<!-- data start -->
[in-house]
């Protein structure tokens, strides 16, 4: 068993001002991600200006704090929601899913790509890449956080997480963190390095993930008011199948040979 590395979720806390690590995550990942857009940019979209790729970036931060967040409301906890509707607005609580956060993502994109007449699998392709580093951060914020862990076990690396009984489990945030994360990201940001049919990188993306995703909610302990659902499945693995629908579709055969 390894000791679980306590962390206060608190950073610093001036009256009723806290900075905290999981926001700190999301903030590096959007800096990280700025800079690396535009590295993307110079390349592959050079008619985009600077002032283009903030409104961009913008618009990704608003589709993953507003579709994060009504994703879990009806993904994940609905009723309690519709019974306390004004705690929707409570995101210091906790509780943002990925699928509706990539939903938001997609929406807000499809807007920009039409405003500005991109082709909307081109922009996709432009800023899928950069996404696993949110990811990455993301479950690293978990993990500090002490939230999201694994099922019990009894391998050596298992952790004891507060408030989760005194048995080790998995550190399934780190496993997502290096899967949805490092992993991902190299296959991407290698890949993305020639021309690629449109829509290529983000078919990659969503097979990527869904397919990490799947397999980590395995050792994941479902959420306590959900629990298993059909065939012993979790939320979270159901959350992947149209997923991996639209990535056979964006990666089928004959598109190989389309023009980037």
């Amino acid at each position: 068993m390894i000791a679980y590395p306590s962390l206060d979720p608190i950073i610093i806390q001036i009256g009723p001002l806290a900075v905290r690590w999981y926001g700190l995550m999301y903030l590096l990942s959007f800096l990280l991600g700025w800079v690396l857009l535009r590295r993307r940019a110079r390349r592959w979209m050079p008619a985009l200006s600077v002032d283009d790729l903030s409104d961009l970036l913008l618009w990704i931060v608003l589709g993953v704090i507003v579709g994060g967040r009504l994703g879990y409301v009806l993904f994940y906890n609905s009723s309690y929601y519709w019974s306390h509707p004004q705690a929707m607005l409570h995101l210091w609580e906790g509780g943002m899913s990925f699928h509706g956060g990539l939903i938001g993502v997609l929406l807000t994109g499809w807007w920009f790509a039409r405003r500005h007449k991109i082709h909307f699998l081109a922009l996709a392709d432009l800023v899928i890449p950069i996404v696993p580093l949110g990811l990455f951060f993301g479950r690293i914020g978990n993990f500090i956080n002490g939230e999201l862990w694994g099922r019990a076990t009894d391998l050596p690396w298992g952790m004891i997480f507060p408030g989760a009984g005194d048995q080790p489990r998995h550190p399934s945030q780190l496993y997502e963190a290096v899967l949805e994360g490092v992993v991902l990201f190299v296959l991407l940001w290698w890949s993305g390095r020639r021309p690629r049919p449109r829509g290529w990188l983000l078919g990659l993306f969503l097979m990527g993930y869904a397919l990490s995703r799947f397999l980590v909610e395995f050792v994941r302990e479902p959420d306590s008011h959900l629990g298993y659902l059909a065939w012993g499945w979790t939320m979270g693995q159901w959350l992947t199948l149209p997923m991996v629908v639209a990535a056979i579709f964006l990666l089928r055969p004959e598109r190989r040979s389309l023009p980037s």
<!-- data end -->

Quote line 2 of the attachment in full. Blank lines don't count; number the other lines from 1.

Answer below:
């Protein structure tokens, strides 16, 4: 068993001002991600200006704090929601899913790509890449956080997480963190390095993930008011199948040979 590395979720806390690590995550990942857009940019979209790729970036931060967040409301906890509707607005609580956060993502994109007449699998392709580093951060914020862990076990690396009984489990945030994360990201940001049919990188993306995703909610302990659902499945693995629908579709055969 390894000791679980306590962390206060608190950073610093001036009256009723806290900075905290999981926001700190999301903030590096959007800096990280700025800079690396535009590295993307110079390349592959050079008619985009600077002032283009903030409104961009913008618009990704608003589709993953507003579709994060009504994703879990009806993904994940609905009723309690519709019974306390004004705690929707409570995101210091906790509780943002990925699928509706990539939903938001997609929406807000499809807007920009039409405003500005991109082709909307081109922009996709432009800023899928950069996404696993949110990811990455993301479950690293978990993990500090002490939230999201694994099922019990009894391998050596298992952790004891507060408030989760005194048995080790998995550190399934780190496993997502290096899967949805490092992993991902190299296959991407290698890949993305020639021309690629449109829509290529983000078919990659969503097979990527869904397919990490799947397999980590395995050792994941479902959420306590959900629990298993059909065939012993979790939320979270159901959350992947149209997923991996639209990535056979964006990666089928004959598109190989389309023009980037």